The early talk of the Red Sox farm system was Boston’s young starting prospects in advanced Class A Salem. When would they get to Portland?

So far none of them have. They’re still developing.

But the Sea Dogs will take the relievers promoted from Salem, the latest being Matt Gorst – he of the 0.00 ERA through 15 innings.

“He’s been a welcomed addition,” Sea Dogs Manager Darren Fenster said.

Gorst figured to be pitching Sunday, but Portland’s game with the Hartford Yard Goats was rained out. The Sea Dogs are scheduled to be back at it Monday at Hadlock Field against the Harrisburg Senators. Gorst hasn’t pitched since Tuesday (three shutout innings), so Fenster likely will be calling him in.

Early in the season, when Fenster went to his relievers, he was gambling with the odds against him.

“The bullpen was our Achilles heel,” Fenster said. “But since the end of May, early June, it’s really been shored up.”

Gorst, 23, was the last piece of the shoring-up project, arriving June 22 in Portland after pitching in the Carolina League All-Star Game.

Gorst had a 1.59 ERA with Salem. Combine that with zeroes in Portland and his combined ERA is 1.04, second-best among Red Sox minor league relievers.

Not bad for a pitcher who flashed a 7.59 ERA his freshman year of college.

Gorst, a Georgia native and John Smoltz fan, pitched for Georgia Tech. He always relieved. He seemed effective but faded during the seasons. After his sophomore year (4.81 ERA), Gorst had bone spurs removed from his elbow.

“That was a major factor in me getting better,” said Gorst.

But no one knew it.

“I wasn’t exactly on the draft radar,” Gorst said.

But Gorst became Georgia Tech’s closer as a junior in 2016, and recorded a 0.55 ERA with 55 strikeouts/13 walks in 49 innings.

“It all happened so fast,” said Gorst, who began hearing predictions of being drafted early. He lasted until the 12th round, when the Red Sox took him and paid him an over-the-slot bonus of $115,000.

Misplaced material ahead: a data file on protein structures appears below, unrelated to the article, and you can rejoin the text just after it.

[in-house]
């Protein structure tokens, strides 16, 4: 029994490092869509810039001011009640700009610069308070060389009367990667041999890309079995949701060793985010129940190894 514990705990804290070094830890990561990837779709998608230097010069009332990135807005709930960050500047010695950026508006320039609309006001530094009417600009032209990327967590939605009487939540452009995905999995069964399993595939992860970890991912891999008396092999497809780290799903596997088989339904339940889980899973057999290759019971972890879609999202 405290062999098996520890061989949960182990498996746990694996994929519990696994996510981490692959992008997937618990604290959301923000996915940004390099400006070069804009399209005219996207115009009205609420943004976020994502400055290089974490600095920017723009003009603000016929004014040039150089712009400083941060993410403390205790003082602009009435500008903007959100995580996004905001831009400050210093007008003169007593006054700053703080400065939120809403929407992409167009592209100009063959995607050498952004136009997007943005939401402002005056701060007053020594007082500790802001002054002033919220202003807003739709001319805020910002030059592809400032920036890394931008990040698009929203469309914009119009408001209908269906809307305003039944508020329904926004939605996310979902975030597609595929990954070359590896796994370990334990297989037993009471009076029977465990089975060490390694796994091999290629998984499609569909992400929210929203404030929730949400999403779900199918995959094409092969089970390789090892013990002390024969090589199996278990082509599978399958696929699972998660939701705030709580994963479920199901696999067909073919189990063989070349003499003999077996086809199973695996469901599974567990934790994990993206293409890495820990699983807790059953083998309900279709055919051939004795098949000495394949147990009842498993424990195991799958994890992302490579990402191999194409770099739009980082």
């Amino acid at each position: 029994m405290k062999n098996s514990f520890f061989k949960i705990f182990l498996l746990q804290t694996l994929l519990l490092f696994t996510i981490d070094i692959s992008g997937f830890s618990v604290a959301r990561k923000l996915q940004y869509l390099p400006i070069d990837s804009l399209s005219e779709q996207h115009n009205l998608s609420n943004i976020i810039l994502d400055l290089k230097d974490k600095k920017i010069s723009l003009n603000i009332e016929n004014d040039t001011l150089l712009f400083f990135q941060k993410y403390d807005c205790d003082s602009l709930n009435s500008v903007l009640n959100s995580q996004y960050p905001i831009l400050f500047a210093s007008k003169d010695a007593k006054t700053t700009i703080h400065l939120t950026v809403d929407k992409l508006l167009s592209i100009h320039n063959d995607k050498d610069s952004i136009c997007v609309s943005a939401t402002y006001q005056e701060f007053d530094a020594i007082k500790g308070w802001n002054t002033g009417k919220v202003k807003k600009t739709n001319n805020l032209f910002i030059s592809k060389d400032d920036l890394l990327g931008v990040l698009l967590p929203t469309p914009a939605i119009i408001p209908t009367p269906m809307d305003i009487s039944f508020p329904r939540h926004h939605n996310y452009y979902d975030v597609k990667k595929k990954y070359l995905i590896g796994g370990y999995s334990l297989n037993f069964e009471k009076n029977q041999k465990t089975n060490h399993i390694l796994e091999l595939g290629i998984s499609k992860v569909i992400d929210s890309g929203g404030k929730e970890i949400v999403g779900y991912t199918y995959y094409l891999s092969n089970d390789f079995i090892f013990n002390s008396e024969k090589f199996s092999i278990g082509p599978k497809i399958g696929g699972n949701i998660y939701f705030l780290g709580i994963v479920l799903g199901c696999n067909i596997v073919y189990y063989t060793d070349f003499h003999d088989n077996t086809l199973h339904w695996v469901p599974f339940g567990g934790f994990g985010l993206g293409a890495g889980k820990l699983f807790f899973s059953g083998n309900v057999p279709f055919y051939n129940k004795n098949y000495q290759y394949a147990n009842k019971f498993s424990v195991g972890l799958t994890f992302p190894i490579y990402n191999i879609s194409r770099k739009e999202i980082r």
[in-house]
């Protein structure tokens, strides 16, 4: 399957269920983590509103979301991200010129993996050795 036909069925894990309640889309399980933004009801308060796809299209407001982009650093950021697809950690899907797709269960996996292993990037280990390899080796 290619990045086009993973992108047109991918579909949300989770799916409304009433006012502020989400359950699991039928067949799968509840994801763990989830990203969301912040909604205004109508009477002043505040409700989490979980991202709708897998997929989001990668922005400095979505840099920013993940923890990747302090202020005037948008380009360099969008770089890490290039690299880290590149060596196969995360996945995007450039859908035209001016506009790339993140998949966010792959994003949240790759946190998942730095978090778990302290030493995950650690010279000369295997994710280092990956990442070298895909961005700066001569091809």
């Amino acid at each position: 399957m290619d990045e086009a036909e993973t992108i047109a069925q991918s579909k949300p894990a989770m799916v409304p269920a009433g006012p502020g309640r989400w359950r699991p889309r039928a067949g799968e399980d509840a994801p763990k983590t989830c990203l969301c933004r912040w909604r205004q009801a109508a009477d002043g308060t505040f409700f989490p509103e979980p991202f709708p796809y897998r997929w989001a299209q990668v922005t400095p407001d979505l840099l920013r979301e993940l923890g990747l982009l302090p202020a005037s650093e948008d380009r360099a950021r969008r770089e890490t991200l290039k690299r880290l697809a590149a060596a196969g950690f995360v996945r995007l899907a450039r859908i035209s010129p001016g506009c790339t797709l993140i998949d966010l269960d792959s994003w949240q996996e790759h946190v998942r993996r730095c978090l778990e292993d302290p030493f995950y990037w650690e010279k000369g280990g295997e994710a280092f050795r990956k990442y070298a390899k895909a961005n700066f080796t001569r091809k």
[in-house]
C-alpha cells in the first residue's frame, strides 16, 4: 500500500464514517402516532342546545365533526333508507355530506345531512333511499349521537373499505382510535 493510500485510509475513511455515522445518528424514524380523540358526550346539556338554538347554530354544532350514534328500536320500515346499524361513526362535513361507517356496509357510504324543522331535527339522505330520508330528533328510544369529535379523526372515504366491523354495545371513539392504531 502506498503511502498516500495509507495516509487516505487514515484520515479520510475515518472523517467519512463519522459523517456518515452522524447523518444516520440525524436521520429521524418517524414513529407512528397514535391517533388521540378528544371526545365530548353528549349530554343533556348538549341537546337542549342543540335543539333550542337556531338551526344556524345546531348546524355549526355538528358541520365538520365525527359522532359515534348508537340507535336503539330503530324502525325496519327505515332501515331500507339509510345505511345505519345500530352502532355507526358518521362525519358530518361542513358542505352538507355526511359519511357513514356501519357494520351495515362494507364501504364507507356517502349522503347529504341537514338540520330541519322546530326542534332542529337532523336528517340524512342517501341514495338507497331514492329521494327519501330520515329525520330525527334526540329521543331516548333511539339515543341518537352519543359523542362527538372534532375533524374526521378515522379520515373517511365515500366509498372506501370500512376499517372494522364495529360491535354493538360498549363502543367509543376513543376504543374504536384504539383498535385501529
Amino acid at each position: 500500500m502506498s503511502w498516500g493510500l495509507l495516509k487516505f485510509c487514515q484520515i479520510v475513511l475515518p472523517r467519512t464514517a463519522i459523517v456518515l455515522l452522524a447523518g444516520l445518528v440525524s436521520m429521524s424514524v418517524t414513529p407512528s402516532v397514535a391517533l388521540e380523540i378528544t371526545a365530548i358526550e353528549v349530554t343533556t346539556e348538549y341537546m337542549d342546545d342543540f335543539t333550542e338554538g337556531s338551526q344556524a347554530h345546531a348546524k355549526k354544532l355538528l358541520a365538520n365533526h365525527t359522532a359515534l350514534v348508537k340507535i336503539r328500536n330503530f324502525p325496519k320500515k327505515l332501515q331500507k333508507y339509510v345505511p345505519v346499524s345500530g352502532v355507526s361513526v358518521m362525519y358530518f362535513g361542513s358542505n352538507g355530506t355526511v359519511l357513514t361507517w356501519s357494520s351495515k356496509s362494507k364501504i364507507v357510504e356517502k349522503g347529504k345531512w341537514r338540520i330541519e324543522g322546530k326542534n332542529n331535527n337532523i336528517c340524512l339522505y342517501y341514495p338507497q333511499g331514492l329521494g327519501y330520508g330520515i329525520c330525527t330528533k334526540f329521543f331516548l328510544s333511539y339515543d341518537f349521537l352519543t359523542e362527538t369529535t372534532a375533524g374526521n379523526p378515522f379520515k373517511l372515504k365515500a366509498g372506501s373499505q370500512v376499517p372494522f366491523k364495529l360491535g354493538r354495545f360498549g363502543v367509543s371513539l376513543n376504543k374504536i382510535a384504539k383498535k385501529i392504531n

“I thought I might have gone a little earlier but I was still super excited,” Gorst said.

Sometimes the Red Sox stretch out relievers into starters, but Gorst stayed in the pen. He began 2017 with Greenville (with Fenster managing) before moving on to Salem.

“His approach is to go right after hitters with an ability to command the strike zone,” Fenster said. “His weapon is his cutter. He’s not a radar gun guy who’s going to light you up, but his four-seam fastball is enough when combined with the cutter.”

Gorst throws his fastball in the low 90’s, but the cutter is his pitch. He will toss in a curveball and hopes to develop his change-up into another weapon against left-handers.

The cutter seems to be working just fine, boring in on left-handed batters. They are hitting .091 against him (right-handers .172). His walks-hits per innings pitched (WHIP) in Portland is 0.87.

Gorst followed another powerful addition – but a familiar name – to the Sea Dogs’ pen. Travis Lakins, a starter who has suffered two stress fractures in his elbow, became a reliever on May 31. The Red Sox are moving cautiously with Lakins but, as Fenster said, “he continues to pass one test after another.”

Lakins, 24, has made 18 relief appearances (19 innings), recording a 0.95 ERA and 0.74 WHIP. He has struck out 21, walking eight. Opponents are batting .095 against him.

Two other bullpen additions came earlier in May – Jordan Weems and Josh Taylor. Weems, 25, in only his second full season as a pitcher (converting from catching) was promoted from Salem on May 4. His ERA is 3.81 (2.08 in July), with 31 strikeouts/13 walks in 281/3 innings. Taylor, 25, came from the Diamondbacks as the player to be named later in the Deven Marrero trade. He started slow but has settled in (2.70 ERA in July).

Another bullpen improvement was internal. Adam Lau rebounded from some rough outings to record a 1.86 ERA over June and July.

These Sea Dogs, who are 11-9 since June 29, are finding arms they can rely on.

Kevin Thomas can be reached at 791-6411 or:

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Twitter: @ClearTheBases